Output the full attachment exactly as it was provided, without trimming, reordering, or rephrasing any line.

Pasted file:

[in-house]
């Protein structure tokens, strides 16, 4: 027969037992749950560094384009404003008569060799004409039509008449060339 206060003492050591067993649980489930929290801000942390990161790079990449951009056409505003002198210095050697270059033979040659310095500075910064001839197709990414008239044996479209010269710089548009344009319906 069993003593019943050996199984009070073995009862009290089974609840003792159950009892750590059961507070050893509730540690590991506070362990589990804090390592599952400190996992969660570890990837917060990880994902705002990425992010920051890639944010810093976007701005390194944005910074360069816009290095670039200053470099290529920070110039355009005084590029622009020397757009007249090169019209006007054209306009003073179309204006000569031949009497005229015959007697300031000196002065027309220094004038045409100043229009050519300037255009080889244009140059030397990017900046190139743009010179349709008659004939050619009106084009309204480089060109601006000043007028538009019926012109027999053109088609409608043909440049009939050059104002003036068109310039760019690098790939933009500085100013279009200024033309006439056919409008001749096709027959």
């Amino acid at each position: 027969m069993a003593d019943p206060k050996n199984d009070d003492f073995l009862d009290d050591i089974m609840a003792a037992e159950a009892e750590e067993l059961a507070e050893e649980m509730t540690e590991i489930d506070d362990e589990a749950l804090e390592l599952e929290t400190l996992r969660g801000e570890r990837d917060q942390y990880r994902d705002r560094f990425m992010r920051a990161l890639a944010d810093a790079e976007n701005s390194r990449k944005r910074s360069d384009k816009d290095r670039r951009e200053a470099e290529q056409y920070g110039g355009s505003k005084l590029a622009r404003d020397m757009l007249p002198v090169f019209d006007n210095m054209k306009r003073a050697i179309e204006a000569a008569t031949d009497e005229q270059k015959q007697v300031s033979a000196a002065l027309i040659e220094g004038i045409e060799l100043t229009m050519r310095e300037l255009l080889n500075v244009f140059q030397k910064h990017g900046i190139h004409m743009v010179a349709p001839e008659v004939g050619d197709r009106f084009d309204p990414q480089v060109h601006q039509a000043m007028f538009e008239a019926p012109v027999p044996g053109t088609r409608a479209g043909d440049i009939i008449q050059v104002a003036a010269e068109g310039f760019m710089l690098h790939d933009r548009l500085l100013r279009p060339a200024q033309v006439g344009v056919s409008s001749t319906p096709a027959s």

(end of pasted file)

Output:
[in-house]
């Protein structure tokens, strides 16, 4: 027969037992749950560094384009404003008569060799004409039509008449060339 206060003492050591067993649980489930929290801000942390990161790079990449951009056409505003002198210095050697270059033979040659310095500075910064001839197709990414008239044996479209010269710089548009344009319906 069993003593019943050996199984009070073995009862009290089974609840003792159950009892750590059961507070050893509730540690590991506070362990589990804090390592599952400190996992969660570890990837917060990880994902705002990425992010920051890639944010810093976007701005390194944005910074360069816009290095670039200053470099290529920070110039355009005084590029622009020397757009007249090169019209006007054209306009003073179309204006000569031949009497005229015959007697300031000196002065027309220094004038045409100043229009050519300037255009080889244009140059030397990017900046190139743009010179349709008659004939050619009106084009309204480089060109601006000043007028538009019926012109027999053109088609409608043909440049009939050059104002003036068109310039760019690098790939933009500085100013279009200024033309006439056919409008001749096709027959």
């Amino acid at each position: 027969m069993a003593d019943p206060k050996n199984d009070d003492f073995l009862d009290d050591i089974m609840a003792a037992e159950a009892e750590e067993l059961a507070e050893e649980m509730t540690e590991i489930d506070d362990e589990a749950l804090e390592l599952e929290t400190l996992r969660g801000e570890r990837d917060q942390y990880r994902d705002r560094f990425m992010r920051a990161l890639a944010d810093a790079e976007n701005s390194r990449k944005r910074s360069d384009k816009d290095r670039r951009e200053a470099e290529q056409y920070g110039g355009s505003k005084l590029a622009r404003d020397m757009l007249p002198v090169f019209d006007n210095m054209k306009r003073a050697i179309e204006a000569a008569t031949d009497e005229q270059k015959q007697v300031s033979a000196a002065l027309i040659e220094g004038i045409e060799l100043t229009m050519r310095e300037l255009l080889n500075v244009f140059q030397k910064h990017g900046i190139h004409m743009v010179a349709p001839e008659v004939g050619d197709r009106f084009d309204p990414q480089v060109h601006q039509a000043m007028f538009e008239a019926p012109v027999p044996g053109t088609r409608a479209g043909d440049i009939i008449q050059v104002a003036a010269e068109g310039f760019m710089l690098h790939d933009r548009l500085l100013r279009p060339a200024q033309v006439g344009v056919s409008s001749t319906p096709a027959s």